Mr. Clinton is given significant credit for the huge economic boom of the 1990’s. But again, the economy is significantly more complicated than a single president’s leadership. A new economic phenomenon known as the World Wide Web running on the backbone of the government-built Internet, was supercharging and ‘super-changing’ virtually every aspect of education, business, and the economy. Internationally, an impending unified European trading block, known as the European Union, forced American multinationals to get leaner and more competitive.

While there is no Internet-like boom on the near horizon for us today, there is a glimmer of hope that Mr. Clinton, as part of Mrs. Clinton’s team, will once again demonstrate an ability to work with a divided Congress for the good of the country. It is also likely that Mrs. Clinton will govern more conservatively than her campaign talk which is designed to keep Bernie Sanders’ voters engaged in the campaign. She will push for investments in infrastructure, research and development, and education which the private sector generally cannot touch. These investments are overdue and vital to this country’s future. However, they do not in and of themselves, drive our economy forward toward the 3%, 4% or 5% growth that the American economy is capable of, only the private sector can do that.

There’s one more huge uncertainty facing the market in this election – who will win? Pollsters and polls have been steadily predicting that Hillary will take the prize. She how has a 4-5 point in the polls. Professional pollsters are very good at statistics, but this time, this very unique time, we have to wonder if they are as good at sampling as they and we think they are.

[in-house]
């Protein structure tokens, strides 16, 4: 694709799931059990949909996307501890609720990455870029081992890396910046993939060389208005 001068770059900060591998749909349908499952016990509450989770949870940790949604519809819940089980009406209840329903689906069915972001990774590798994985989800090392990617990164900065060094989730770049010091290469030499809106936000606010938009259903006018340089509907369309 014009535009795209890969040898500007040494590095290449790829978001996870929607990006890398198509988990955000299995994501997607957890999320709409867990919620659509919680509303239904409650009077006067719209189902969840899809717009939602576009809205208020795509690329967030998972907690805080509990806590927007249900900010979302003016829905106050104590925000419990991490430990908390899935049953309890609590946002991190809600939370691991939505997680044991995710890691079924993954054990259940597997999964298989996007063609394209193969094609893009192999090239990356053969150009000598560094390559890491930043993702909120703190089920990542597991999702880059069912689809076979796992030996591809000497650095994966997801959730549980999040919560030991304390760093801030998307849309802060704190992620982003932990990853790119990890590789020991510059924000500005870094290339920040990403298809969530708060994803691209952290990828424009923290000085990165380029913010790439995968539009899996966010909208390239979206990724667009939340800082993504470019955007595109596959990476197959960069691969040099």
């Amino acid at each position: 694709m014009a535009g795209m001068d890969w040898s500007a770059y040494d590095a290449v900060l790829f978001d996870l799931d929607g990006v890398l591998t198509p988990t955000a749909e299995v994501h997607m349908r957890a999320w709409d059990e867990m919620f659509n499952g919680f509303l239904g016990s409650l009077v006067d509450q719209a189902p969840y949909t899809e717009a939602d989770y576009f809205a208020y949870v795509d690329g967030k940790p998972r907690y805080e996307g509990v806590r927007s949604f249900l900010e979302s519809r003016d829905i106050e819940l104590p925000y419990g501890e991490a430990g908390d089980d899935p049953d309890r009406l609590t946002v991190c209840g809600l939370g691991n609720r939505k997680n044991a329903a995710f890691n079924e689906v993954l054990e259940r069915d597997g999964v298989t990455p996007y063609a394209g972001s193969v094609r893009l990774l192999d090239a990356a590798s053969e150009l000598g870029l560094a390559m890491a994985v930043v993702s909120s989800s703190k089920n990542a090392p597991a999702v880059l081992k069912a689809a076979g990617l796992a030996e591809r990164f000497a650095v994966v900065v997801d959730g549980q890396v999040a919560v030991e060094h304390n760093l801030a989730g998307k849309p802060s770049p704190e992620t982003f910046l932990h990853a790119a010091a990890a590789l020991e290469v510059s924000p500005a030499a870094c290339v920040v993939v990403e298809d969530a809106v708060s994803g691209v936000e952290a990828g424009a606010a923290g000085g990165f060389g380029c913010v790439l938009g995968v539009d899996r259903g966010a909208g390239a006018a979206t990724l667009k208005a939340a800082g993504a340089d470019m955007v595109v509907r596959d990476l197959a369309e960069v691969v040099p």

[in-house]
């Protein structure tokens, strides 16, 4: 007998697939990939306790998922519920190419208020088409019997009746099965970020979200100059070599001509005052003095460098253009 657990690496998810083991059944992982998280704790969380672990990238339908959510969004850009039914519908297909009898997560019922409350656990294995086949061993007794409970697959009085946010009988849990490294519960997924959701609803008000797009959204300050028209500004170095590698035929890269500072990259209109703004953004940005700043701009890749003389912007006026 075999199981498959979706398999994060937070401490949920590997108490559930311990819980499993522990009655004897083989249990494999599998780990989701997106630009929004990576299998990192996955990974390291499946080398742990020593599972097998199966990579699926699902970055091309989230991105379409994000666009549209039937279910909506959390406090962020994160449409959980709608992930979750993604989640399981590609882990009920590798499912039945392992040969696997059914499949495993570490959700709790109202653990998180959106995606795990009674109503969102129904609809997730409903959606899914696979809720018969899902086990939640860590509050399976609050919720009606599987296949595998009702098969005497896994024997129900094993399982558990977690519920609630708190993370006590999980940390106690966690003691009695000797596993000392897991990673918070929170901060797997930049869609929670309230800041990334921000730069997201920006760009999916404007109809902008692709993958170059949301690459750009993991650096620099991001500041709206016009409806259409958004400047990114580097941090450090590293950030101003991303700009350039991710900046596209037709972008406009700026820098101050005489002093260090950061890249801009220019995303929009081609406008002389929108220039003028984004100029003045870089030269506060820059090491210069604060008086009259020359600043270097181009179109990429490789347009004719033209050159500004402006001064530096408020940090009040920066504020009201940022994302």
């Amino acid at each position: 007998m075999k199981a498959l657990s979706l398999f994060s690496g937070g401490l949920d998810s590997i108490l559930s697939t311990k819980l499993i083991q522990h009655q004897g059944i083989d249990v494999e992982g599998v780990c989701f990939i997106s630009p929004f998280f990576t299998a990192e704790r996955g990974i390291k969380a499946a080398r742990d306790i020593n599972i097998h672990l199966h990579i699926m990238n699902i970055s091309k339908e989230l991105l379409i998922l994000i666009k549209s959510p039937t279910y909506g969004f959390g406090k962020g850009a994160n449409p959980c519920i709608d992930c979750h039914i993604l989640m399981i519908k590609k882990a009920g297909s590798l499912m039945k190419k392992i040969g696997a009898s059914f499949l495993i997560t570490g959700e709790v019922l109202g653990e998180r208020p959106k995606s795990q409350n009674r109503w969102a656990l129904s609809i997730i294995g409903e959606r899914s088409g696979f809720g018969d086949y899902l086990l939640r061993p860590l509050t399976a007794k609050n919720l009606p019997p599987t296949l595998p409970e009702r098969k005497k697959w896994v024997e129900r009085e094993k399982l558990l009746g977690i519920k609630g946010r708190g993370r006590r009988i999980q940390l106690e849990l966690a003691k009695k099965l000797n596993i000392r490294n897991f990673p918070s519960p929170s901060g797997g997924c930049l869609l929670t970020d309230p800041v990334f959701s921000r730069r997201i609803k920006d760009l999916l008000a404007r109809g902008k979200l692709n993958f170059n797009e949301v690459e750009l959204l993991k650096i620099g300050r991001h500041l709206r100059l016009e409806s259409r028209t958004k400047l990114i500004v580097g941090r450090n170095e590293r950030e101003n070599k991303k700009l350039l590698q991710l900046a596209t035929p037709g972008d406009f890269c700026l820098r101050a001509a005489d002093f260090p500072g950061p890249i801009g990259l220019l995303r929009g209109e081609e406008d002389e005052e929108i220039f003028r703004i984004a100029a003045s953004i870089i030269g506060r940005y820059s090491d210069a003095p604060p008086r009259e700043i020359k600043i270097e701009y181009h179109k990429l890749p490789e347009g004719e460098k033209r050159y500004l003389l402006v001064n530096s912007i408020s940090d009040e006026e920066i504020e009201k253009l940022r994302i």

BREXIT revealed how badly  modern pollsters can miss when they don’t sample well. Just days before the vote, polls were showing that 48% of Brits would vote stay while 46% would vote leave. In fact, with a whopping 72% turnout, the results would shock the world with 52% vote to leave and 48% to stay. Pollsters failed to sample the level of dissatisfaction with the EU and its policies and how big an impact that dissatisfaction would have on turnout.

If there’s one thing I have learned to avoid in this year’s political circus, it is predictions. But I will go out on a limb to suggest that the markets have already largely factored in what is known and adjusted for what is unknown. Markets are sufficiently robust to withstand yet another quadrennial ‘peaceful’ transition of power.